National Football League commissioner Roger Goodell flew to Sun Valley, Idaho for Allen & Company’s annual media conference this summer, confident the NFL was close to announcing its latest blockbuster TV rights deal.
“We’ll probably make a decision by the fall,” he told CNBC at the time.
But nearly five months later, the league is still looking for a tech or media company willing to replace DirecTV as the rights holder for the Sunday ticket, which allows fans to watch any NFL game, not just those broadcast in their region . According to five people familiar with the talks, the negotiations are now expected to extend into next year.
The Sunday ticket negotiations were closely watched by analysts and executives. Live sports, especially NFL games, are one of the last remaining staples of traditional television. Who the winner is, how much they pay and how the deal is structured will have seismic repercussions across the sports, media and tech industries.
Bidding for Sunday Ticket’s valuable games package could set a precedent for how much tech companies like Apple and Google are willing to pay to poach viewers from traditional TV companies, which still rely on cable subscription fees and advertising to stay afloat .
The competitive landscape for Sunday Ticket has shifted as talks dragged on, people familiar with the talks said. Sports and media executives have long viewed Apple as the front runner, with some involved in the bidding process saying they thought the tech giant had reached an agreement.
But in the absence of a deal, Google has stepped up efforts to win the package for YouTube TV, the company’s streaming cable service, four of those people said. Other interested bidders include Amazon and Disney’s ESPN.
The Race for Dominance Streaming TV
Robert Kyncl, YouTube’s chief business officer, has played a key role in Google’s efforts. Though he will accept a new job as chief executive of Warner Music Group early next year, Mr. Kyncl is committed to working with YouTube to see the deal through, according to three people familiar with his priorities. He has a relationship with Brian Rolapp, the NFL’s chief business officer, who worked with Mr. Knycl during Google’s unsuccessful bid for Sunday Ticket in 2013.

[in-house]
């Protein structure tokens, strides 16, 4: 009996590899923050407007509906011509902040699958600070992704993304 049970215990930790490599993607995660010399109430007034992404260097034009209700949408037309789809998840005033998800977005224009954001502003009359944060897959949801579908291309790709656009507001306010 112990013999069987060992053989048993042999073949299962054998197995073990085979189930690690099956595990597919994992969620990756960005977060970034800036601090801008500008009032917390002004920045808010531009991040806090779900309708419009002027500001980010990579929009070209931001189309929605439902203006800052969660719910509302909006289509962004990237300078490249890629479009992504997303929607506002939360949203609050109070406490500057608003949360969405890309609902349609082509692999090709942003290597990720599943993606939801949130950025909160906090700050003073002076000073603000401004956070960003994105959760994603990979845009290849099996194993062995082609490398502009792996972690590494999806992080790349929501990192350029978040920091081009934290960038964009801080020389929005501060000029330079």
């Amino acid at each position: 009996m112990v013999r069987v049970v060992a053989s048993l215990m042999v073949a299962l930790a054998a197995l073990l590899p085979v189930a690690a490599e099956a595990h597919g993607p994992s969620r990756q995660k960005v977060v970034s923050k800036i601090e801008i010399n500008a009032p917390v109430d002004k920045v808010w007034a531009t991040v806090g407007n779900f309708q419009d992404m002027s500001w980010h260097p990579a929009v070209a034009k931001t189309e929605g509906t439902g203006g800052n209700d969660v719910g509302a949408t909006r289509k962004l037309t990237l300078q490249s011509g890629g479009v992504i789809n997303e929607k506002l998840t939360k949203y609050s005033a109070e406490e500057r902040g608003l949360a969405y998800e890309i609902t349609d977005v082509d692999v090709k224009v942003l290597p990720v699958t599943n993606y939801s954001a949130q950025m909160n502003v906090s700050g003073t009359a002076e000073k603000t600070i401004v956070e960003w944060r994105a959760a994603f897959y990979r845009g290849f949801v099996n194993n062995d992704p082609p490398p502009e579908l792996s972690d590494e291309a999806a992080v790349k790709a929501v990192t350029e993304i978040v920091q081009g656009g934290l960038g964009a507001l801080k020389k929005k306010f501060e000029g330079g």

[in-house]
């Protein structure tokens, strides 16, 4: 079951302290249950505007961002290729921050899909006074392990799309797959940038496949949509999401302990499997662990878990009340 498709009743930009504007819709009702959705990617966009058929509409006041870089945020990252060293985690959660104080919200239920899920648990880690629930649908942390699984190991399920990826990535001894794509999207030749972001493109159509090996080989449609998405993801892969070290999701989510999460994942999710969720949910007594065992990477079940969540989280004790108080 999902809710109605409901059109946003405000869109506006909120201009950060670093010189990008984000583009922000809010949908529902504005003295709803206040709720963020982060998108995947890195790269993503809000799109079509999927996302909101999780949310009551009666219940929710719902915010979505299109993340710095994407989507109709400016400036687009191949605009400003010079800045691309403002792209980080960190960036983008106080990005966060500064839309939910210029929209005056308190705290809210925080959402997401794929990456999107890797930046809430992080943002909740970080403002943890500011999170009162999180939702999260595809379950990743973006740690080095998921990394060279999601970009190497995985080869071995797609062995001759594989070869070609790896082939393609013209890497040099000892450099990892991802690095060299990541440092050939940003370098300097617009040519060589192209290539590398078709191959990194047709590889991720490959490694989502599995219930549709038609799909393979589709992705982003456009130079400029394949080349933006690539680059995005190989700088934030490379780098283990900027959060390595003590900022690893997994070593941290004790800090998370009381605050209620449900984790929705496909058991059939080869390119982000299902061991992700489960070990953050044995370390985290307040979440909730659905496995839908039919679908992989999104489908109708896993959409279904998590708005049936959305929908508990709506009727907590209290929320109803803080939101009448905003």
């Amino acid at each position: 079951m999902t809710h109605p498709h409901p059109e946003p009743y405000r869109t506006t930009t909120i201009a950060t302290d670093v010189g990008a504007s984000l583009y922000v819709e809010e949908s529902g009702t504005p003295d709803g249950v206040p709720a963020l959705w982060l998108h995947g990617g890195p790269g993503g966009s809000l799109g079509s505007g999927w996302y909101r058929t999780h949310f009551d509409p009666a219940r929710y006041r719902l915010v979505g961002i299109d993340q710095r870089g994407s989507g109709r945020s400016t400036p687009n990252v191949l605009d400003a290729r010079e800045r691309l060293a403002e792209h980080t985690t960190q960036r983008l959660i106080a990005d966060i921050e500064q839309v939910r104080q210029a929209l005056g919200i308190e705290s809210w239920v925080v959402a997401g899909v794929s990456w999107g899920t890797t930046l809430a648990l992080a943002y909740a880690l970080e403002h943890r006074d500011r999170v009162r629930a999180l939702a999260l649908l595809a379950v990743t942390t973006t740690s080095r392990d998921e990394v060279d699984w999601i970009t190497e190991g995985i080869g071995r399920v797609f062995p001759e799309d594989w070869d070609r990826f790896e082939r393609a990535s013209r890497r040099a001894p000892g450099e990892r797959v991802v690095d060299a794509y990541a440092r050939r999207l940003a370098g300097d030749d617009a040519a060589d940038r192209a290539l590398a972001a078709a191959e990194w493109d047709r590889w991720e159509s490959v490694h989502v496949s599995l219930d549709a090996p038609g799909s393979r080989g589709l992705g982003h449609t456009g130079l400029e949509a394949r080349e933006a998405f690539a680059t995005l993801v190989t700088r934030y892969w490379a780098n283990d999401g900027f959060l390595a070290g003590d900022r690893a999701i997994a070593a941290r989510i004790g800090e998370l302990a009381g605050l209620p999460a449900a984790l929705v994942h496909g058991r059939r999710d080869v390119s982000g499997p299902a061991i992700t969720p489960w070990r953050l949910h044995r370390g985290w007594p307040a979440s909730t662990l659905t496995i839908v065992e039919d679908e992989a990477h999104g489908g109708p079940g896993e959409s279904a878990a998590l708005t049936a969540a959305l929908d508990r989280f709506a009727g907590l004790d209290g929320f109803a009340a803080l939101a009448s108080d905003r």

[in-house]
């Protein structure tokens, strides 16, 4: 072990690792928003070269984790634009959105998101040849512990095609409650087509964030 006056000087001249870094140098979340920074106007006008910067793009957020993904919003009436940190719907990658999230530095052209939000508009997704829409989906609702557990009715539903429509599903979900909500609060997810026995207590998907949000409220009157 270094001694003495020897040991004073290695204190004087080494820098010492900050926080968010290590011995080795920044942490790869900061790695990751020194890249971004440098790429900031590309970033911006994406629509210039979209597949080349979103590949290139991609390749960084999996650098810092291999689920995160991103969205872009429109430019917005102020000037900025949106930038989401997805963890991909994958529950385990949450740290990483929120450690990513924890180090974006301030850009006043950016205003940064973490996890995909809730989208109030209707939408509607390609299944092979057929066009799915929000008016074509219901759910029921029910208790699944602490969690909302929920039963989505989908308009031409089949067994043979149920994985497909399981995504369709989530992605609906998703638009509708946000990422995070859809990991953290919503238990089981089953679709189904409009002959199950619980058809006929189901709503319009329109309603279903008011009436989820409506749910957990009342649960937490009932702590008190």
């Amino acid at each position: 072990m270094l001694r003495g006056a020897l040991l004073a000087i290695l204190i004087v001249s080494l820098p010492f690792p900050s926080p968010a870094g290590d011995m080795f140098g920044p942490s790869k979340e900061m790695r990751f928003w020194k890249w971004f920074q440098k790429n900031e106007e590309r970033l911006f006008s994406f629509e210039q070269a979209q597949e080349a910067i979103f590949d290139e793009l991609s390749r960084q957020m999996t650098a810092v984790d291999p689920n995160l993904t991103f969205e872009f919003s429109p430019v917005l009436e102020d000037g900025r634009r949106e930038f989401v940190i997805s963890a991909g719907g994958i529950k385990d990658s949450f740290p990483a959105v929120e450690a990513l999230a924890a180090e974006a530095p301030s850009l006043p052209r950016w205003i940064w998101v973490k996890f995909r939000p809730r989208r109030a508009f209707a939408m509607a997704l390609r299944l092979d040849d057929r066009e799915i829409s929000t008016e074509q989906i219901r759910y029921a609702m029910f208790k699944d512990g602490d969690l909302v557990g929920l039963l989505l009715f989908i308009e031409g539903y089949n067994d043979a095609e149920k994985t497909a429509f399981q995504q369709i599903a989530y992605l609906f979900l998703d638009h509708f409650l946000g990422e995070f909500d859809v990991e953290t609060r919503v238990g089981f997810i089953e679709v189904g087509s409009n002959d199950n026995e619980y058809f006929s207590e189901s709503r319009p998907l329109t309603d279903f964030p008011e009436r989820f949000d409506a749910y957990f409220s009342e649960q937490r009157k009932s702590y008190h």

The league’s negotiations with Apple, Google and others have dragged on as they seek to bundle the package of Sunday NFL games that are out of print with other media content, including NFL Network and the NFL RedZone channel, according to these people .
Last year, the NFL hired Goldman Sachs to review the sale of a stake in these media companies. The decision was fueled in part by the league’s realization that Sunday Ticket is competing for subscribers with the RedZone channel, which hops back and forth between live soccer games on Sundays when teams are close to scoring touchdowns.
In seeking investors for this channel and other media ventures, the NFL must negotiate how to structure a joint venture with an investment partner likely to want a voice in the joint venture’s operating structure, these people said.
A media executive who has negotiated with both Apple and the NFL gave another reason for the months-long impasse: Both sides are used to getting their way in negotiations.
the NFL, Apple, Amazon and ESPN declined to comment. Google did not comment immediately.
The league charges more than $2.5 billion annually, a $1 billion increase from the current eight-year contract, which expires at the end of this season. It is wanting a long-term partner for the rights, having locked down its marquee packages for Thursday, Sunday and Monday games with 11-year agreements last year.